Our local Brightside Academy, located at 1627-29 Meadow Street, hosted a “Meet Your Legislators” event on Friday, 1/13/12, to bring our local legislators, parents and students together. Part of the program included a photo display of students’ concerns about our community. The students had been given disposable cameras to capture and record what they would like to change about Frankford. Students also prepared questions to present to the legislators. As I looked at the photo display, there were pictures of littered streets and abandoned buildings. We, too, share these young citizens’ concerns. Parents gathered in the meeting room of Brightside Academy, munching on provided snacks, to await the arrival of the legislators.
This was our first visit to Brightside Academy and we were warmly greeted and impressed with the brightly painted and decorated classrooms. This Brightside Academy is one of 30 academies in the city according to Davida Garr, Community Affairs Specialist. Brightside Academy is a part of many of our city neighborhoods and are reaching out to connect with their families and support the local communities. Early education and care are provided for children aged 6 weeks – 12 years. Academies are open year-round from 6 AM until 6 PM (may vary slightly by location). Juana Ramos, Area Business Director, explained that Brightside Academy opened in 1999 at this location. The name “Academy” is very important to staff as they provide an educational environment, work to enhance their own qualifications through staff development and work to reach higher levels in the Keystone Stars program. Keystone Stars is a PA Early Learning initiative that gives accreditation to day-care centers based on the highest performance level they achieve – Star 1 through Star 4.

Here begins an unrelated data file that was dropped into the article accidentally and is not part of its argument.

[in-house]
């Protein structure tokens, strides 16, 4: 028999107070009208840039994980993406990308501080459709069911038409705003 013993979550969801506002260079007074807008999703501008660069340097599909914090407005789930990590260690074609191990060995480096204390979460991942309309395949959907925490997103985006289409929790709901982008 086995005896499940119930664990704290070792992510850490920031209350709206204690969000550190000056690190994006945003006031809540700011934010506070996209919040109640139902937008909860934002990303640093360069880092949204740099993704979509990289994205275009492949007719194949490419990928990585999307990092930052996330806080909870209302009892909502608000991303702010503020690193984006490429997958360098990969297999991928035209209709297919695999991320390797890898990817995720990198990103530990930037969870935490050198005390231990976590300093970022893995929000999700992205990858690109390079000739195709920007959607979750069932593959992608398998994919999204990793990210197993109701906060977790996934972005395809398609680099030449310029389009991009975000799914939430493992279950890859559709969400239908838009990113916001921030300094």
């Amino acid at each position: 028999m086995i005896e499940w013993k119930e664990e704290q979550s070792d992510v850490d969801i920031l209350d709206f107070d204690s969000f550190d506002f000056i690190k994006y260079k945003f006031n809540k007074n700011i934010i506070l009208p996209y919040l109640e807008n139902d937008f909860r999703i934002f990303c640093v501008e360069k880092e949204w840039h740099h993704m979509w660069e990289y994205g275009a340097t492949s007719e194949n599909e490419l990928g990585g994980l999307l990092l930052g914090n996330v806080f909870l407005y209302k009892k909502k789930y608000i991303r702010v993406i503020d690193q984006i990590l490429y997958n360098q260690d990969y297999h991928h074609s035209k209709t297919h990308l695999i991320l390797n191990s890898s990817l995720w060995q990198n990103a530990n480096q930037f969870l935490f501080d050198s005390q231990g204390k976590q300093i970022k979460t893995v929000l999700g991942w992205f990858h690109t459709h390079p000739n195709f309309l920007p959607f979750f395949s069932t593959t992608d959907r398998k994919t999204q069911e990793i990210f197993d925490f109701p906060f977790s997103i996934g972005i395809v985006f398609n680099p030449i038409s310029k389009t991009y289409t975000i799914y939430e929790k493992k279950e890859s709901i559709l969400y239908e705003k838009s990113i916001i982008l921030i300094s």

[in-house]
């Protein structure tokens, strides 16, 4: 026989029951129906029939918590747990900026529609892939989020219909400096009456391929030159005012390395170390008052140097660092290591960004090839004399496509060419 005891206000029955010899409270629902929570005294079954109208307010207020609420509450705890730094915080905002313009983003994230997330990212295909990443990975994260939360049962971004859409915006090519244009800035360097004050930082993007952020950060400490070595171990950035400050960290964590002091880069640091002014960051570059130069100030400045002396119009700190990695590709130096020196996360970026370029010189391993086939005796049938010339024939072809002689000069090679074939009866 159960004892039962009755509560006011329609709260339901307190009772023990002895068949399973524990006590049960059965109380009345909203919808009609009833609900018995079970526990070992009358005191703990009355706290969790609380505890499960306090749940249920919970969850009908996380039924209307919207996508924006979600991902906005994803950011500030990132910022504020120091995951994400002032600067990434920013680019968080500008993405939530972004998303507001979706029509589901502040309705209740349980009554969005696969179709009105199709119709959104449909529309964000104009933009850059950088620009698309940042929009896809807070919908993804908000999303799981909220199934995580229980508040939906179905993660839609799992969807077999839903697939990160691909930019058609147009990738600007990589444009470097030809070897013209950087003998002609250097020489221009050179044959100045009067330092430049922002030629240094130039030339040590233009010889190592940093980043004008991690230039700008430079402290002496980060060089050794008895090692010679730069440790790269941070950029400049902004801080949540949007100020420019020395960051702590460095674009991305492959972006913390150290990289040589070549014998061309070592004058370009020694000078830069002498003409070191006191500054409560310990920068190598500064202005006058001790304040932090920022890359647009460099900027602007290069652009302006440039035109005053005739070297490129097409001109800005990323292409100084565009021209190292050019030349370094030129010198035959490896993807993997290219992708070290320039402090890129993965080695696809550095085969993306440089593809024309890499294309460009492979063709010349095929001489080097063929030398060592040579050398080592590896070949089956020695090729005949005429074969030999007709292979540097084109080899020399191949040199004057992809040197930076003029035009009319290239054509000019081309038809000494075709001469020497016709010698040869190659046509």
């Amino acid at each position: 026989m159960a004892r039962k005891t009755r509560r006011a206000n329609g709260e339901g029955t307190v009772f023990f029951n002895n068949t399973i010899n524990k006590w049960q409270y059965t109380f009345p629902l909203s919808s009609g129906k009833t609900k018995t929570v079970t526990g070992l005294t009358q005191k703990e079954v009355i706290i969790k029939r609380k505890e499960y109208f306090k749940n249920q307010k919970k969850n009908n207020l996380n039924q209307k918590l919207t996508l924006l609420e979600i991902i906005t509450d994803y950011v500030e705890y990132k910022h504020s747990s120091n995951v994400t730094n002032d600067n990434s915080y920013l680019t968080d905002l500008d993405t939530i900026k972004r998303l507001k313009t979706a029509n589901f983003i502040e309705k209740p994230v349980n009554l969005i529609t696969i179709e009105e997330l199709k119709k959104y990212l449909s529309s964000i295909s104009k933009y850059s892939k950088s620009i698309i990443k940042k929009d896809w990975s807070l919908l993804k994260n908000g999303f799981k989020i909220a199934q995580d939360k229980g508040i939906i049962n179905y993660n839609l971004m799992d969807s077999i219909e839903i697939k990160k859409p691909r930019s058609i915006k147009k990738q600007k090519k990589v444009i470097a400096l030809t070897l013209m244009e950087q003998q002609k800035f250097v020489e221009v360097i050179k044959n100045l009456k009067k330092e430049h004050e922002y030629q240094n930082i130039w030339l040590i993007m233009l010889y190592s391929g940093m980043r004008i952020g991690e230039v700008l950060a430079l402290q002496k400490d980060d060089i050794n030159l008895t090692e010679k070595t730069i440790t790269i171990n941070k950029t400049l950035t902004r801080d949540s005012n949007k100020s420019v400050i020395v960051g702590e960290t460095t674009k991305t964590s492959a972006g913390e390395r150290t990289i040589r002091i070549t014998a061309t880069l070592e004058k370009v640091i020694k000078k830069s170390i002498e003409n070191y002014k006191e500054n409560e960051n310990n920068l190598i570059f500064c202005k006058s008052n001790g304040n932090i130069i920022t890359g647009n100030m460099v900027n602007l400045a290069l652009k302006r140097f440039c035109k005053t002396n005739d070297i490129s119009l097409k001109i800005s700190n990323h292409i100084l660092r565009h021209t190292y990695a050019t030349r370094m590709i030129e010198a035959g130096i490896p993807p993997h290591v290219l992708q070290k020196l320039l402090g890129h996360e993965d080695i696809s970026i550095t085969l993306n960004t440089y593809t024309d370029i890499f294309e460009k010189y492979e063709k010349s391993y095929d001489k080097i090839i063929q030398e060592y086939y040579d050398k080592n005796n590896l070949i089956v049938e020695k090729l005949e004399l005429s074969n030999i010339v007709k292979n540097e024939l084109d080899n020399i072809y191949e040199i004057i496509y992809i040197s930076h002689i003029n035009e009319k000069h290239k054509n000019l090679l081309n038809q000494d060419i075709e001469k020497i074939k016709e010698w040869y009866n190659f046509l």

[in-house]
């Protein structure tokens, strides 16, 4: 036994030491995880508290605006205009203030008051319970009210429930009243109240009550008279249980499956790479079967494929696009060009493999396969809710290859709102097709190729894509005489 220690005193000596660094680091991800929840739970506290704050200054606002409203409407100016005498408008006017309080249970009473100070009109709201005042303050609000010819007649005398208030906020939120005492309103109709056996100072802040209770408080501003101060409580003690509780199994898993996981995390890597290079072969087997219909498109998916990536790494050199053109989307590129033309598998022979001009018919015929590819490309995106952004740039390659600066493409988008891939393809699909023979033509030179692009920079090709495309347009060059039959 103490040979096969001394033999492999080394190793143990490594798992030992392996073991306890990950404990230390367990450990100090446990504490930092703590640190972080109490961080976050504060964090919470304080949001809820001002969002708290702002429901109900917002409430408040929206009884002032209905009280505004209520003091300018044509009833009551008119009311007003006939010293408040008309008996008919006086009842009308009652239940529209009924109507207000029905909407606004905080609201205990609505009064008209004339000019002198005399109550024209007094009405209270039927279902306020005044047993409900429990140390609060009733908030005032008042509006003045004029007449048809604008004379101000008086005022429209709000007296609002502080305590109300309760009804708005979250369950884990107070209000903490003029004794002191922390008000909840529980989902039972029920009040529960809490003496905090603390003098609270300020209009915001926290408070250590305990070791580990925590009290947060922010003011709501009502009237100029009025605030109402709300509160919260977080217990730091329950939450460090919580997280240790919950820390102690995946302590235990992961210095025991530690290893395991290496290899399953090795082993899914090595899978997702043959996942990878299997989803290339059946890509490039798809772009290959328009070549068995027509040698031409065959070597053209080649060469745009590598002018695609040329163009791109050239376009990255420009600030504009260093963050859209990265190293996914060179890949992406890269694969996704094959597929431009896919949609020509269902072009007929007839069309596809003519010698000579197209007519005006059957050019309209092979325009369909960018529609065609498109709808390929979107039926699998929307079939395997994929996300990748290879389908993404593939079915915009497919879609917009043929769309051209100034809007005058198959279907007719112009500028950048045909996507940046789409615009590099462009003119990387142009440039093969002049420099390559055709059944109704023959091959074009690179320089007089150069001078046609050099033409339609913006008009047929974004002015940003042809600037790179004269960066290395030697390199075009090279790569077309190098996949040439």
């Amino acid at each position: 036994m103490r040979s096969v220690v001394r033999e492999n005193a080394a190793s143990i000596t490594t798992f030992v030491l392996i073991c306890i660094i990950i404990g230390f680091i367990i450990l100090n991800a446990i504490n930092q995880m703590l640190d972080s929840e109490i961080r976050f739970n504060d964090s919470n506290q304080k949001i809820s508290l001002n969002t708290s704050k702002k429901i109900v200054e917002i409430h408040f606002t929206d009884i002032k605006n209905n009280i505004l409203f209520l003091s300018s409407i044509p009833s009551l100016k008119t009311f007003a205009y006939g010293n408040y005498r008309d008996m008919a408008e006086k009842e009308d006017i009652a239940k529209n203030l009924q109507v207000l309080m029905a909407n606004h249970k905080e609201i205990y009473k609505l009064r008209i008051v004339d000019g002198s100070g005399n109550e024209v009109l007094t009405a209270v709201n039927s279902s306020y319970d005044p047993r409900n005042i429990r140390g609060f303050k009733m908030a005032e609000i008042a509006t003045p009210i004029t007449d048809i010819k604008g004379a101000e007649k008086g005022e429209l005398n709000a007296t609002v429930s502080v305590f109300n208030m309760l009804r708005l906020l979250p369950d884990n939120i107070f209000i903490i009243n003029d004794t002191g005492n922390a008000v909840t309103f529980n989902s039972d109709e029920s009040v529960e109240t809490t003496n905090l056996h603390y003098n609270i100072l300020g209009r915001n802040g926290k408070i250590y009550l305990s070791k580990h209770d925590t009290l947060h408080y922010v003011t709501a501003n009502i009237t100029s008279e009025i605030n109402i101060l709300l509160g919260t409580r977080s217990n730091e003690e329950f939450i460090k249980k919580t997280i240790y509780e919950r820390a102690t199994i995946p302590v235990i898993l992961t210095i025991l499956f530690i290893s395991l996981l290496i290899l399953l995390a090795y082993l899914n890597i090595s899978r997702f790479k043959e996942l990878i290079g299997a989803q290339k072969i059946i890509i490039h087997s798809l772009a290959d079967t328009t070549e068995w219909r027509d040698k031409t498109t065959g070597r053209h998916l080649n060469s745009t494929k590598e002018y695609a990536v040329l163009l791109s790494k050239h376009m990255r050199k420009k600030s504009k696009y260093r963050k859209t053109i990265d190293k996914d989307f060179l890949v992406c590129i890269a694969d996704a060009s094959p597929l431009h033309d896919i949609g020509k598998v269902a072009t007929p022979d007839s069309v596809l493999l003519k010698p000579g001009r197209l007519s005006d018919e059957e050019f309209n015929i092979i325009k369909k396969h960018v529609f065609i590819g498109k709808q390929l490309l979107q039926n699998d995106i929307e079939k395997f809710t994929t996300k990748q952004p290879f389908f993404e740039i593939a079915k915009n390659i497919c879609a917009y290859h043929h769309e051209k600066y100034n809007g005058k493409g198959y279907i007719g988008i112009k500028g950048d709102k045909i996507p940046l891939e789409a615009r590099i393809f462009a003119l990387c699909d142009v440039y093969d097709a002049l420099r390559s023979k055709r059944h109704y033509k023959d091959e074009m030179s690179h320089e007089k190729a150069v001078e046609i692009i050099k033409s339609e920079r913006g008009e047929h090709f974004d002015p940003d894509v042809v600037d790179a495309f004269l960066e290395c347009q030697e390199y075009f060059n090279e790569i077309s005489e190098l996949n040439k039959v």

I had a chance to speak with parents who are unanimously very pleased with this facility. They feel staff are pleasant, there is a family atmosphere and they recommended them highly. One mother has had three children in Brightside Academy and the oldest is now 11. We visited a class where a student was celebrating an 8th birthday and cupcakes had been shared!
State Representative Tony Payton arrived, as did City Councilwoman Maria Quinones-Sanchez. Unfortunately, State Senator Christine Tartaglione had a previous commitment. Students welcomed them and introduced themselves asking questions about litter, jobs and money for education. These future voters did themselves well!
The Northeast EARN Center (located on Frankford Avenue) had representatives and a table of information at the event. This agency provides support for those transitioning from welfare to work in northeast Philadelphia. You must be referred to them by your caseworker if you are receiving assistance from the Department of Public Welfare. If you have any questions or think you might be eligible, talk to your caseworker.
For more information, visit their website at Brightside Academy or call 215.289.0641 or 877.868.2273. Kudos to all those involved in this event! Our Frankford community is the better for them!